Skip to content

Theory of mind associations with other cognitive functions and brain imaging in normal aging.

by Rebecca a. Charlton, Thomas R Barrick, Hugh S. Markus, Robin G. Morris
Psychology and aging ()
Get full text at journal


The study investigated age-related differences in theory of mind and explored the relationship between this ability, other cognitive abilities, and structural brain measures. A cohort of 106 adults (ages 50-90 years) was recruited. Participants completed tests of theory of mind, verbal and performance intelligence, executive function, and information processing speed and underwent structural magnetic resonance imaging (measurement of whole brain volume, volume of white matter hyperintensities, and diffusion tensor imaging of white matter integrity). Theory of mind ability declined with increasing age, and the relationship between theory of mind and age was fully mediated by performance intelligence, executive function, and information processing speed and was partially mediated by verbal intelligence. Theory of mind performance correlated significantly with diffusion tensor imaging measures of white matter integrity but not with volume of white matter hyperintensities or whole-brain volume. Theory of mind age-related decline may not be independent of other cognitive functions; it may also be particularly susceptible to changes in white matter integrity.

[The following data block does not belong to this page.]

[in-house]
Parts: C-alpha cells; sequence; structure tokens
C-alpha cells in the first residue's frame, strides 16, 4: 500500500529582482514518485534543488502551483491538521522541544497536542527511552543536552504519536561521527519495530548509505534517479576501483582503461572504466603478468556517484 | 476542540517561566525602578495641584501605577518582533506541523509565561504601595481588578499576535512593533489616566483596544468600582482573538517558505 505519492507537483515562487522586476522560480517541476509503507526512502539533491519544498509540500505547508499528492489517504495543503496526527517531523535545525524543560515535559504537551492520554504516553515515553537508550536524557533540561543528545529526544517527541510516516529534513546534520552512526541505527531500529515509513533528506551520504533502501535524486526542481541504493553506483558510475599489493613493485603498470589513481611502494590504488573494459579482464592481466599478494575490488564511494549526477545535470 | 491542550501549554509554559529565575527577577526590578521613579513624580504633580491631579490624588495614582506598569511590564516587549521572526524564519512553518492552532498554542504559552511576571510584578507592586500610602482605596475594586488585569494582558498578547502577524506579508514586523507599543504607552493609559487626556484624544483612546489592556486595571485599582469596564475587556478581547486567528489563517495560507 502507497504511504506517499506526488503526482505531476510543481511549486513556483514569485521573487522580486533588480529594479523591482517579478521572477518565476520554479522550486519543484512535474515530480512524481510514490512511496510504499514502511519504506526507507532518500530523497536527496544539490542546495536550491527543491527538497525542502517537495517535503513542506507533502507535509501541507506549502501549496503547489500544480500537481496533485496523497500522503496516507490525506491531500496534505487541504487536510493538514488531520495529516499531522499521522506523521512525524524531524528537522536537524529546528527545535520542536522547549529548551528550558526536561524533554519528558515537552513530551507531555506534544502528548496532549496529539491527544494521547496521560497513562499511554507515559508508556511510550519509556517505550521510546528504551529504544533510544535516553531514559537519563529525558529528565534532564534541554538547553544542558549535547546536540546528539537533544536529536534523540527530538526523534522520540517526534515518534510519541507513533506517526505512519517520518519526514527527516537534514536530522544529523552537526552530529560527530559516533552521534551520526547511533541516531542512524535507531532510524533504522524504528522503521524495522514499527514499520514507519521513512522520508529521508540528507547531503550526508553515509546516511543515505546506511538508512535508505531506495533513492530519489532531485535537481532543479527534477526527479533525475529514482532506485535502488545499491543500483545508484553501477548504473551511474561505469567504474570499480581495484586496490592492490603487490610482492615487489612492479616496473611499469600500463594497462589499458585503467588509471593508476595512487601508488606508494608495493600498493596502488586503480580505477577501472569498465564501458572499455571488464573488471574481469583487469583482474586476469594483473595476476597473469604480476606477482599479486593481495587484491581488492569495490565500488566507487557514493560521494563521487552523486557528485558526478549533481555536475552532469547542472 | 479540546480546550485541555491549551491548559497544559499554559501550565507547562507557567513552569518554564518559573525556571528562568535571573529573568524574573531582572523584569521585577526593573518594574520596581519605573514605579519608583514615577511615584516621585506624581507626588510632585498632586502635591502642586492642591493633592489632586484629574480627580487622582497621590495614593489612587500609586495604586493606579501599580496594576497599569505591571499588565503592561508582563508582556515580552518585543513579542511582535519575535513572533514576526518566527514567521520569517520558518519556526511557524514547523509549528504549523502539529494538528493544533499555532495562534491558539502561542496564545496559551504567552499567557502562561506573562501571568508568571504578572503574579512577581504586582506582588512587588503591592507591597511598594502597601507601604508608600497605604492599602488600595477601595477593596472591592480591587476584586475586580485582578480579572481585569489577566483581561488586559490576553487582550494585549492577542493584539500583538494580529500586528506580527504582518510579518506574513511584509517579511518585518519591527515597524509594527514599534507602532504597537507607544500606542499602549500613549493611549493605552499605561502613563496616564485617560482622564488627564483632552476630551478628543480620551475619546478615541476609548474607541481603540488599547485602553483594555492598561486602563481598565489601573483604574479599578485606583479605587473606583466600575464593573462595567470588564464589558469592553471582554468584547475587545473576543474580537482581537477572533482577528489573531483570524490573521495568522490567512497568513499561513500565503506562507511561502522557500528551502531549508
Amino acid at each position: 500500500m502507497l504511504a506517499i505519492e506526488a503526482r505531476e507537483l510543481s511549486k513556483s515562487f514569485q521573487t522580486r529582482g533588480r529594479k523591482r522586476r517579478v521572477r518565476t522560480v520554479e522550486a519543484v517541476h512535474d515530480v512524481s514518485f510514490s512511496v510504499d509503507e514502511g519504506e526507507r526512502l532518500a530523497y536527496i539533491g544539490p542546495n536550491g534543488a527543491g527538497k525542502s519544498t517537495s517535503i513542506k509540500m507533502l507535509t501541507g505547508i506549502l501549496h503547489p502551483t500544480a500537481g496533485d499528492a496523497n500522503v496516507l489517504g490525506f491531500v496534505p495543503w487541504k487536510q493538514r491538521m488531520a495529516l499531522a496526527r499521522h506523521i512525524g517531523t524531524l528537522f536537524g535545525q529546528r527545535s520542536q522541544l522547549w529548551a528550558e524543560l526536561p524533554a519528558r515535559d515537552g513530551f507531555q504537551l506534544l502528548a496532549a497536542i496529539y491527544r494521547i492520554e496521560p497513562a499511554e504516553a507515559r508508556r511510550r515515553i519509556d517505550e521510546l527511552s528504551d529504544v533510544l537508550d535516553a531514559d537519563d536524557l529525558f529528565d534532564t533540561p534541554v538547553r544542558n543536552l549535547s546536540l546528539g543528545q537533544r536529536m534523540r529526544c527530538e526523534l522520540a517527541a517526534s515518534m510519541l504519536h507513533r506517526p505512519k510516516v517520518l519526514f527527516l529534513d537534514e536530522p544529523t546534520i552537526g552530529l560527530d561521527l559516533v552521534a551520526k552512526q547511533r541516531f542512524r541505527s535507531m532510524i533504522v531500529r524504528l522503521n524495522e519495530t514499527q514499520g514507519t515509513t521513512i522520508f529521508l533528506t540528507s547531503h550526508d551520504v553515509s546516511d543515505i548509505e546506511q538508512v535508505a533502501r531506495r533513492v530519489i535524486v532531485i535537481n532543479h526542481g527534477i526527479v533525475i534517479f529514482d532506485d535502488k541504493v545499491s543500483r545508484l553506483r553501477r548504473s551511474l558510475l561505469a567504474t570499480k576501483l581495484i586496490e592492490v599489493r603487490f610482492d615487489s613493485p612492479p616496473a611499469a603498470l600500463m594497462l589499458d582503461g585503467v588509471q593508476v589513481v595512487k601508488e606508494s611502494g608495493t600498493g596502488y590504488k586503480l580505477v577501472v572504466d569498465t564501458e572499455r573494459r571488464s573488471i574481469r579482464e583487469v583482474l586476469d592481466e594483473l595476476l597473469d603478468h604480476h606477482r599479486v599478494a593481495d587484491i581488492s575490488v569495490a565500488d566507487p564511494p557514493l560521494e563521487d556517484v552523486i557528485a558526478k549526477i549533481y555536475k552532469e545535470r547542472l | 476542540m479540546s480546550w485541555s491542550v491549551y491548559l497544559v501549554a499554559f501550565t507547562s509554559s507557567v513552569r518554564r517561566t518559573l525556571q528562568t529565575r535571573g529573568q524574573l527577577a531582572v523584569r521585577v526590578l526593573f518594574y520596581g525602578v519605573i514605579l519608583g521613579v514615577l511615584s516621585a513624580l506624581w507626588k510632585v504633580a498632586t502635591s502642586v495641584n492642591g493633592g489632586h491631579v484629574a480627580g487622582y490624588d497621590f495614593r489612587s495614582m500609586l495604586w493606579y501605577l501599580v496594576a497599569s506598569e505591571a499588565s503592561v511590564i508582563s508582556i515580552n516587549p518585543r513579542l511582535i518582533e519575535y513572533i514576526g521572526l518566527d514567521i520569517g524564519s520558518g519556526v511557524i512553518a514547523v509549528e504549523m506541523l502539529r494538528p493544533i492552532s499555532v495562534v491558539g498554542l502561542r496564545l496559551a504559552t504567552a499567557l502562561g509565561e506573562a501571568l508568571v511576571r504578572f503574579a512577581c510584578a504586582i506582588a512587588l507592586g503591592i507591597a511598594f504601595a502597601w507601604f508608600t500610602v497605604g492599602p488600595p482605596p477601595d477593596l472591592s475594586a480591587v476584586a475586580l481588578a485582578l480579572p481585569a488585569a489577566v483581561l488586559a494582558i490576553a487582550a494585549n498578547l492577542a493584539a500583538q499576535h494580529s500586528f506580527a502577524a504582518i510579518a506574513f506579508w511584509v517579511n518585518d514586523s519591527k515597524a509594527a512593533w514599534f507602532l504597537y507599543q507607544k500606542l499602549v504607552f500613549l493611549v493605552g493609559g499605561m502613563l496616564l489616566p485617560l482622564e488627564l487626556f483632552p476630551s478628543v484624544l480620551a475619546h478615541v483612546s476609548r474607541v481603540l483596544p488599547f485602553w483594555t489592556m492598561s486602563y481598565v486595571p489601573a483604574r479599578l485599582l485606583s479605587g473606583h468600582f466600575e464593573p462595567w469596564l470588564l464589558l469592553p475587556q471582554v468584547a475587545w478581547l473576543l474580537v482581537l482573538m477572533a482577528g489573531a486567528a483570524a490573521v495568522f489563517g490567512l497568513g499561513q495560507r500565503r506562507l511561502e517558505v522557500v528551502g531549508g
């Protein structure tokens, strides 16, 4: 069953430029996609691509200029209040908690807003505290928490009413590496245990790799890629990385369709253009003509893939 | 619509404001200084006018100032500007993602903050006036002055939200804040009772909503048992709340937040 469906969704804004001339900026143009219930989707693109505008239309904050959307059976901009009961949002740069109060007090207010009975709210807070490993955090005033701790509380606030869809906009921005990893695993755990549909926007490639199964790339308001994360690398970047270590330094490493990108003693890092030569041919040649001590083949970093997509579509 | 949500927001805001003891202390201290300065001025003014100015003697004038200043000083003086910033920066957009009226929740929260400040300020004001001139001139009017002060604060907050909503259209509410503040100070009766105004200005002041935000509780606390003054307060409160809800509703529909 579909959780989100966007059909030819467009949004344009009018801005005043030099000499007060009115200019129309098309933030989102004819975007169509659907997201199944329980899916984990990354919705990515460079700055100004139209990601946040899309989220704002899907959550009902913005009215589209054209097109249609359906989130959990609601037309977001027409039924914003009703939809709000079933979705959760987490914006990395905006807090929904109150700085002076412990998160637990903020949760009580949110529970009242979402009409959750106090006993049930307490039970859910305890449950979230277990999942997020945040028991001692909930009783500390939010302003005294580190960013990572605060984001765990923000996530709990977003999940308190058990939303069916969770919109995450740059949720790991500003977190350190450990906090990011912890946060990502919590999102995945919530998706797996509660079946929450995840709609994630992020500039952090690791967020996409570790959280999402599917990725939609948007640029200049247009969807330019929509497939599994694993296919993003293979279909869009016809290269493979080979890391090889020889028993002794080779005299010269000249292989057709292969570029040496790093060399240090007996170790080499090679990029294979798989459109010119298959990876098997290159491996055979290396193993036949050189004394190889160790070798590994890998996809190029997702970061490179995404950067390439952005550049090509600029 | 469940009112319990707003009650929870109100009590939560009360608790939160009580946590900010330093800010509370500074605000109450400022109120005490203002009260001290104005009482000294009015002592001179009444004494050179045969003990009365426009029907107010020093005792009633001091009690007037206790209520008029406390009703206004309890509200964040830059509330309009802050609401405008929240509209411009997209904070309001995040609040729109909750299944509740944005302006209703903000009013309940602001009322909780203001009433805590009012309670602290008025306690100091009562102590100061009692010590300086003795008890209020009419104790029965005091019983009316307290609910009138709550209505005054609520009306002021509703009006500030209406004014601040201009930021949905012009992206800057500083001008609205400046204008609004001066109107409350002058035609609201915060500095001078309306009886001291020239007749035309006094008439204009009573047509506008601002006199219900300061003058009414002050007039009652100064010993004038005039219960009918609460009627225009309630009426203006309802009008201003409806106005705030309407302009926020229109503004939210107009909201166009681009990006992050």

Cite this document (BETA)

Readership Statistics

80 Readers on Mendeley
by Discipline
78% Psychology
4% Agricultural and Biological Sciences
4% Computer Science
by Academic Status
36% Student > Ph. D. Student
24% Student > Master
10% Student > Bachelor
by Country
9% United Kingdom
5% United States
3% France

Sign up today - FREE

Mendeley saves you time finding and organizing research. Learn more

  • All your research in one place
  • Add and import papers easily
  • Access it anywhere, anytime

Start using Mendeley in seconds!

Sign up & Download

Already have an account? Sign in